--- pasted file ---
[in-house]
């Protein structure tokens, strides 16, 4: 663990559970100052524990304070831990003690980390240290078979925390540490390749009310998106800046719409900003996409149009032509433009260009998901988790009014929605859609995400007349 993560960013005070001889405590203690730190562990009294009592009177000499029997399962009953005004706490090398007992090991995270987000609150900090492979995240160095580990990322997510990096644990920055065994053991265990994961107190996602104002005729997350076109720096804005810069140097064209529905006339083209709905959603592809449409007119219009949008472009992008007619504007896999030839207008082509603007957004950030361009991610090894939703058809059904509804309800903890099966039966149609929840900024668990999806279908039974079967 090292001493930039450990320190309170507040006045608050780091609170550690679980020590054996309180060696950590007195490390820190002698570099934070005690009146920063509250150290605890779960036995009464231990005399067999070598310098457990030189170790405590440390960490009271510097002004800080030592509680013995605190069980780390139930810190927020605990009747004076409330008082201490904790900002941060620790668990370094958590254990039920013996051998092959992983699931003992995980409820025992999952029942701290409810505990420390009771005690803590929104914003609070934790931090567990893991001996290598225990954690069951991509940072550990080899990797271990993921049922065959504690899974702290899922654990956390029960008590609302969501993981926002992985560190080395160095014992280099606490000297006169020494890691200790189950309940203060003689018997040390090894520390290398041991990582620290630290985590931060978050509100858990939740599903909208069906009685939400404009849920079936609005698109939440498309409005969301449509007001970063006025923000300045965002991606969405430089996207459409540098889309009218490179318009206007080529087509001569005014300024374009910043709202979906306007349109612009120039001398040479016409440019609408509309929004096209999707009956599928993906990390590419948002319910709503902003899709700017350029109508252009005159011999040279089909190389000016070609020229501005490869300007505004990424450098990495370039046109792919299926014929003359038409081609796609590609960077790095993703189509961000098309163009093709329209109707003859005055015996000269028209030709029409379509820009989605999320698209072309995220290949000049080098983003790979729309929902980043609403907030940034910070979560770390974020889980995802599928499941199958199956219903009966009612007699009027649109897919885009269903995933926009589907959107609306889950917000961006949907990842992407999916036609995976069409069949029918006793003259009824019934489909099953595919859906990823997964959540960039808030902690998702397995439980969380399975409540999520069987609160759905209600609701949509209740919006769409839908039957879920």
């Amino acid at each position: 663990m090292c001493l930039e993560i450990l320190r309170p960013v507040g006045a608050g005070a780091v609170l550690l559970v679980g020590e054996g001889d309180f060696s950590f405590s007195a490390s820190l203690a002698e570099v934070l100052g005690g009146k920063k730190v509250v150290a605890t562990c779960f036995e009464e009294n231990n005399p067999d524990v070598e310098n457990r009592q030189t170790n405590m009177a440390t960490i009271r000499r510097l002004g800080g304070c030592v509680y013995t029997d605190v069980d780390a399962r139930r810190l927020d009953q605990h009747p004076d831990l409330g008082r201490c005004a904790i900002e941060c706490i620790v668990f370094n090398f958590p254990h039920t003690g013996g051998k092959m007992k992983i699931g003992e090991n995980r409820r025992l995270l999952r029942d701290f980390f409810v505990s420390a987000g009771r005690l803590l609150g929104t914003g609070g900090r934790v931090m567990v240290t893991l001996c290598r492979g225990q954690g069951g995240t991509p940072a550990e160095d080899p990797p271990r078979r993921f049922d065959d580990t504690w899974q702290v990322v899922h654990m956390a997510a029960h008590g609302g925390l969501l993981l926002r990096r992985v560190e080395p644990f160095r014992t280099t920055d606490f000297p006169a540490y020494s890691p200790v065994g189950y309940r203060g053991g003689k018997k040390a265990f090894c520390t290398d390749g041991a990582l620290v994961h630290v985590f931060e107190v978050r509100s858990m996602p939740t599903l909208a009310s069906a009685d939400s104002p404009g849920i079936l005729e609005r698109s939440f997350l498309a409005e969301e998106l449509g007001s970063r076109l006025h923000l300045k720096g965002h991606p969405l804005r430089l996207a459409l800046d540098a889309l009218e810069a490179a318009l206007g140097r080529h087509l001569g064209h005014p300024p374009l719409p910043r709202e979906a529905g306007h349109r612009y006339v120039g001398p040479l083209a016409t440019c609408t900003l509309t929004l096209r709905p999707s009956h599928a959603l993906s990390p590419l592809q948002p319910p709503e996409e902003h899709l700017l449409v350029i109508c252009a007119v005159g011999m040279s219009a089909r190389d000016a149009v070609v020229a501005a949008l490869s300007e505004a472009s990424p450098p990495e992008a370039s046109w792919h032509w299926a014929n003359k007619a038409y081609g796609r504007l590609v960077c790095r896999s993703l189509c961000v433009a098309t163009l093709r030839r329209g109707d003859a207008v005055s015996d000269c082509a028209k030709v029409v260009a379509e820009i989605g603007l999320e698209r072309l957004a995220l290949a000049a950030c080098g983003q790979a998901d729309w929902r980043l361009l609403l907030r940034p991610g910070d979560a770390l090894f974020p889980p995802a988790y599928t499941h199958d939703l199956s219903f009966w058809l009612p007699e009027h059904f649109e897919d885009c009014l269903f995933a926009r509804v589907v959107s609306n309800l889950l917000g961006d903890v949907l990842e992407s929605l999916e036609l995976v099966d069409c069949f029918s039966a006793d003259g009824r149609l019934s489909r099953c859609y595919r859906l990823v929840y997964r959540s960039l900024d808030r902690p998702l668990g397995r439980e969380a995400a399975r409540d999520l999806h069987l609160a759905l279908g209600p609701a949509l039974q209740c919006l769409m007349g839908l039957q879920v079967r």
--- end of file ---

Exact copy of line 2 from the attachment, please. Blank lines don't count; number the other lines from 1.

């Protein structure tokens, strides 16, 4: 663990559970100052524990304070831990003690980390240290078979925390540490390749009310998106800046719409900003996409149009032509433009260009998901988790009014929605859609995400007349 993560960013005070001889405590203690730190562990009294009592009177000499029997399962009953005004706490090398007992090991995270987000609150900090492979995240160095580990990322997510990096644990920055065994053991265990994961107190996602104002005729997350076109720096804005810069140097064209529905006339083209709905959603592809449409007119219009949008472009992008007619504007896999030839207008082509603007957004950030361009991610090894939703058809059904509804309800903890099966039966149609929840900024668990999806279908039974079967 090292001493930039450990320190309170507040006045608050780091609170550690679980020590054996309180060696950590007195490390820190002698570099934070005690009146920063509250150290605890779960036995009464231990005399067999070598310098457990030189170790405590440390960490009271510097002004800080030592509680013995605190069980780390139930810190927020605990009747004076409330008082201490904790900002941060620790668990370094958590254990039920013996051998092959992983699931003992995980409820025992999952029942701290409810505990420390009771005690803590929104914003609070934790931090567990893991001996290598225990954690069951991509940072550990080899990797271990993921049922065959504690899974702290899922654990956390029960008590609302969501993981926002992985560190080395160095014992280099606490000297006169020494890691200790189950309940203060003689018997040390090894520390290398041991990582620290630290985590931060978050509100858990939740599903909208069906009685939400404009849920079936609005698109939440498309409005969301449509007001970063006025923000300045965002991606969405430089996207459409540098889309009218490179318009206007080529087509001569005014300024374009910043709202979906306007349109612009120039001398040479016409440019609408509309929004096209999707009956599928993906990390590419948002319910709503902003899709700017350029109508252009005159011999040279089909190389000016070609020229501005490869300007505004990424450098990495370039046109792919299926014929003359038409081609796609590609960077790095993703189509961000098309163009093709329209109707003859005055015996000269028209030709029409379509820009989605999320698209072309995220290949000049080098983003790979729309929902980043609403907030940034910070979560770390974020889980995802599928499941199958199956219903009966009612007699009027649109897919885009269903995933926009589907959107609306889950917000961006949907990842992407999916036609995976069409069949029918006793003259009824019934489909099953595919859906990823997964959540960039808030902690998702397995439980969380399975409540999520069987609160759905209600609701949509209740919006769409839908039957879920």